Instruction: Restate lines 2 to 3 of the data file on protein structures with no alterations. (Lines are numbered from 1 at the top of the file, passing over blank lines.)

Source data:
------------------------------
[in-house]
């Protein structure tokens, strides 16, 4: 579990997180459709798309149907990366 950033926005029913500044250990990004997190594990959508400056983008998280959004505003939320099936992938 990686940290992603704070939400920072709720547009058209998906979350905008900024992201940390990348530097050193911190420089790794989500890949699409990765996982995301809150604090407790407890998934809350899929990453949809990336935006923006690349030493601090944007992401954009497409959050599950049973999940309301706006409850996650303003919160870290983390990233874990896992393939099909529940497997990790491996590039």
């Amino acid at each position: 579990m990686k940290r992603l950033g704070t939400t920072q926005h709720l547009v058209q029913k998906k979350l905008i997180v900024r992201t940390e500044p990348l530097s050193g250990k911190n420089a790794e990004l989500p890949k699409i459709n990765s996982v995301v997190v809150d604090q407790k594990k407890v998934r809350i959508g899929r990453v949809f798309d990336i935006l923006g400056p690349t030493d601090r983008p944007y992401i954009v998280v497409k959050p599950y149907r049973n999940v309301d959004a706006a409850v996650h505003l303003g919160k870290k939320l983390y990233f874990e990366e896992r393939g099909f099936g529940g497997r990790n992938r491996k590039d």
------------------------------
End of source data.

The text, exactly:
């Protein structure tokens, strides 16, 4: 579990997180459709798309149907990366 950033926005029913500044250990990004997190594990959508400056983008998280959004505003939320099936992938 990686940290992603704070939400920072709720547009058209998906979350905008900024992201940390990348530097050193911190420089790794989500890949699409990765996982995301809150604090407790407890998934809350899929990453949809990336935006923006690349030493601090944007992401954009497409959050599950049973999940309301706006409850996650303003919160870290983390990233874990896992393939099909529940497997990790491996590039």
């Amino acid at each position: 579990m990686k940290r992603l950033g704070t939400t920072q926005h709720l547009v058209q029913k998906k979350l905008i997180v900024r992201t940390e500044p990348l530097s050193g250990k911190n420089a790794e990004l989500p890949k699409i459709n990765s996982v995301v997190v809150d604090q407790k594990k407890v998934r809350i959508g899929r990453v949809f798309d990336i935006l923006g400056p690349t030493d601090r983008p944007y992401i954009v998280v497409k959050p599950y149907r049973n999940v309301d959004a706006a409850v996650h505003l303003g919160k870290k939320l983390y990233f874990e990366e896992r393939g099909f099936g529940g497997r990790n992938r491996k590039d």